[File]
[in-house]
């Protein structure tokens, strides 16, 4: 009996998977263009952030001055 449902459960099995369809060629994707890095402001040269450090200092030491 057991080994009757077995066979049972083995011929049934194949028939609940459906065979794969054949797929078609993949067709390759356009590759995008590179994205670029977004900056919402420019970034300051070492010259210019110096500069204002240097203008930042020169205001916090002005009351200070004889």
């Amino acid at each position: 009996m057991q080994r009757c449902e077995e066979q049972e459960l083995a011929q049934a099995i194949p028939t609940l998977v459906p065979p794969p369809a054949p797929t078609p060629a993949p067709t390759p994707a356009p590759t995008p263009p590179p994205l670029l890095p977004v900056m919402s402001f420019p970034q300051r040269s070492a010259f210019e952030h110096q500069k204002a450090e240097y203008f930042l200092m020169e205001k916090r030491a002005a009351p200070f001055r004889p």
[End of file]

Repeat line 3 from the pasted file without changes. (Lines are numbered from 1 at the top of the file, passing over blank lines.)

């Amino acid at each position: 009996m057991q080994r009757c449902e077995e066979q049972e459960l083995a011929q049934a099995i194949p028939t609940l998977v459906p065979p794969p369809a054949p797929t078609p060629a993949p067709t390759p994707a356009p590759t995008p263009p590179p994205l670029l890095p977004v900056m919402s402001f420019p970034q300051r040269s070492a010259f210019e952030h110096q500069k204002a450090e240097y203008f930042l200092m020169e205001k916090r030491a002005a009351p200070f001055r004889p």